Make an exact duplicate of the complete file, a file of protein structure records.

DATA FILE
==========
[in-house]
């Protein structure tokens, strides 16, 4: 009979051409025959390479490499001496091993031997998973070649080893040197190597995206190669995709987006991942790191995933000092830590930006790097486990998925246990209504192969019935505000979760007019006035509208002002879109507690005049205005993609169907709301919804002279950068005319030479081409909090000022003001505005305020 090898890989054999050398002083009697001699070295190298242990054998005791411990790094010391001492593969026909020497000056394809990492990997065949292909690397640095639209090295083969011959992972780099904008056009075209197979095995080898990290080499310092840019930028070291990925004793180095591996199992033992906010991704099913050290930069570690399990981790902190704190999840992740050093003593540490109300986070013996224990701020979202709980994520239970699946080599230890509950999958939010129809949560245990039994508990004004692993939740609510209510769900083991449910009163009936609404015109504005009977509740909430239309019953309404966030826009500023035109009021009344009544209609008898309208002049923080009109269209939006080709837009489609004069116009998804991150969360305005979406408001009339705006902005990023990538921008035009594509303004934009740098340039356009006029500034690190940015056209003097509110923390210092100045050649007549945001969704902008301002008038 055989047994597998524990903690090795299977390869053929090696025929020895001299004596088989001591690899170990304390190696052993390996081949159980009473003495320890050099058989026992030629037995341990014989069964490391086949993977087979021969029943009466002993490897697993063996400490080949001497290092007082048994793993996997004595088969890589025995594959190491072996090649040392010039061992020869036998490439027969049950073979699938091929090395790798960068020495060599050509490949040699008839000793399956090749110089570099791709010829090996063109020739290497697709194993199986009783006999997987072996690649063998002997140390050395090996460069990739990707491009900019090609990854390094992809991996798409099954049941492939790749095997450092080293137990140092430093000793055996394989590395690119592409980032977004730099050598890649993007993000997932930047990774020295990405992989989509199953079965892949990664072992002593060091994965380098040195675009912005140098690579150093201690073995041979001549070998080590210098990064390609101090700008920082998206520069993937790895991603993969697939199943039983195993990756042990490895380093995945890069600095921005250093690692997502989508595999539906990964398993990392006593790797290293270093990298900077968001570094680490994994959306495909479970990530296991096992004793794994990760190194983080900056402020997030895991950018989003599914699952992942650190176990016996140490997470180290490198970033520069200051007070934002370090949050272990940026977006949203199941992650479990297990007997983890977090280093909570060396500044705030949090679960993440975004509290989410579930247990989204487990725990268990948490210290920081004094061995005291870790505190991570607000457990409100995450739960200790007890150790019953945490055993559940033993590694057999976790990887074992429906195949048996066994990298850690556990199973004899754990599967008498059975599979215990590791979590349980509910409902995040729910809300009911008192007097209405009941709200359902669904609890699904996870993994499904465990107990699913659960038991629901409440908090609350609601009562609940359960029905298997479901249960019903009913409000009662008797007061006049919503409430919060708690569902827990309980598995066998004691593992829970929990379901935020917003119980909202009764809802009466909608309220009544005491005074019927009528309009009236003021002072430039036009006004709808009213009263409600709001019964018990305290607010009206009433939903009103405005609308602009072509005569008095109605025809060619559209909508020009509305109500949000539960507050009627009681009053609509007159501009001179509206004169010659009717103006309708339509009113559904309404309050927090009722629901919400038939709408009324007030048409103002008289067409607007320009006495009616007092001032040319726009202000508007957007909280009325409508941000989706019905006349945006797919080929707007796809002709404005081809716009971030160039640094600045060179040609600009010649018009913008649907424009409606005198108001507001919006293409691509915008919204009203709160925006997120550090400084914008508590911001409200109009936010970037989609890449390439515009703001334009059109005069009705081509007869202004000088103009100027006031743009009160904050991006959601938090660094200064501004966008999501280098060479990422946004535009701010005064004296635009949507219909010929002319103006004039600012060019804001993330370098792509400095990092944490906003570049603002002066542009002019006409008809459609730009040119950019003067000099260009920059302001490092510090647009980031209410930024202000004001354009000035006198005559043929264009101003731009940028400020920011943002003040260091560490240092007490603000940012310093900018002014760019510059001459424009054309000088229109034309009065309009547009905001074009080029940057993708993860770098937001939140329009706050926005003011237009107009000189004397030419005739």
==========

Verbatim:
[in-house]
């Protein structure tokens, strides 16, 4: 009979051409025959390479490499001496091993031997998973070649080893040197190597995206190669995709987006991942790191995933000092830590930006790097486990998925246990209504192969019935505000979760007019006035509208002002879109507690005049205005993609169907709301919804002279950068005319030479081409909090000022003001505005305020 090898890989054999050398002083009697001699070295190298242990054998005791411990790094010391001492593969026909020497000056394809990492990997065949292909690397640095639209090295083969011959992972780099904008056009075209197979095995080898990290080499310092840019930028070291990925004793180095591996199992033992906010991704099913050290930069570690399990981790902190704190999840992740050093003593540490109300986070013996224990701020979202709980994520239970699946080599230890509950999958939010129809949560245990039994508990004004692993939740609510209510769900083991449910009163009936609404015109504005009977509740909430239309019953309404966030826009500023035109009021009344009544209609008898309208002049923080009109269209939006080709837009489609004069116009998804991150969360305005979406408001009339705006902005990023990538921008035009594509303004934009740098340039356009006029500034690190940015056209003097509110923390210092100045050649007549945001969704902008301002008038 055989047994597998524990903690090795299977390869053929090696025929020895001299004596088989001591690899170990304390190696052993390996081949159980009473003495320890050099058989026992030629037995341990014989069964490391086949993977087979021969029943009466002993490897697993063996400490080949001497290092007082048994793993996997004595088969890589025995594959190491072996090649040392010039061992020869036998490439027969049950073979699938091929090395790798960068020495060599050509490949040699008839000793399956090749110089570099791709010829090996063109020739290497697709194993199986009783006999997987072996690649063998002997140390050395090996460069990739990707491009900019090609990854390094992809991996798409099954049941492939790749095997450092080293137990140092430093000793055996394989590395690119592409980032977004730099050598890649993007993000997932930047990774020295990405992989989509199953079965892949990664072992002593060091994965380098040195675009912005140098690579150093201690073995041979001549070998080590210098990064390609101090700008920082998206520069993937790895991603993969697939199943039983195993990756042990490895380093995945890069600095921005250093690692997502989508595999539906990964398993990392006593790797290293270093990298900077968001570094680490994994959306495909479970990530296991096992004793794994990760190194983080900056402020997030895991950018989003599914699952992942650190176990016996140490997470180290490198970033520069200051007070934002370090949050272990940026977006949203199941992650479990297990007997983890977090280093909570060396500044705030949090679960993440975004509290989410579930247990989204487990725990268990948490210290920081004094061995005291870790505190991570607000457990409100995450739960200790007890150790019953945490055993559940033993590694057999976790990887074992429906195949048996066994990298850690556990199973004899754990599967008498059975599979215990590791979590349980509910409902995040729910809300009911008192007097209405009941709200359902669904609890699904996870993994499904465990107990699913659960038991629901409440908090609350609601009562609940359960029905298997479901249960019903009913409000009662008797007061006049919503409430919060708690569902827990309980598995066998004691593992829970929990379901935020917003119980909202009764809802009466909608309220009544005491005074019927009528309009009236003021002072430039036009006004709808009213009263409600709001019964018990305290607010009206009433939903009103405005609308602009072509005569008095109605025809060619559209909508020009509305109500949000539960507050009627009681009053609509007159501009001179509206004169010659009717103006309708339509009113559904309404309050927090009722629901919400038939709408009324007030048409103002008289067409607007320009006495009616007092001032040319726009202000508007957007909280009325409508941000989706019905006349945006797919080929707007796809002709404005081809716009971030160039640094600045060179040609600009010649018009913008649907424009409606005198108001507001919006293409691509915008919204009203709160925006997120550090400084914008508590911001409200109009936010970037989609890449390439515009703001334009059109005069009705081509007869202004000088103009100027006031743009009160904050991006959601938090660094200064501004966008999501280098060479990422946004535009701010005064004296635009949507219909010929002319103006004039600012060019804001993330370098792509400095990092944490906003570049603002002066542009002019006409008809459609730009040119950019003067000099260009920059302001490092510090647009980031209410930024202000004001354009000035006198005559043929264009101003731009940028400020920011943002003040260091560490240092007490603000940012310093900018002014760019510059001459424009054309000088229109034309009065309009547009905001074009080029940057993708993860770098937001939140329009706050926005003011237009107009000189004397030419005739």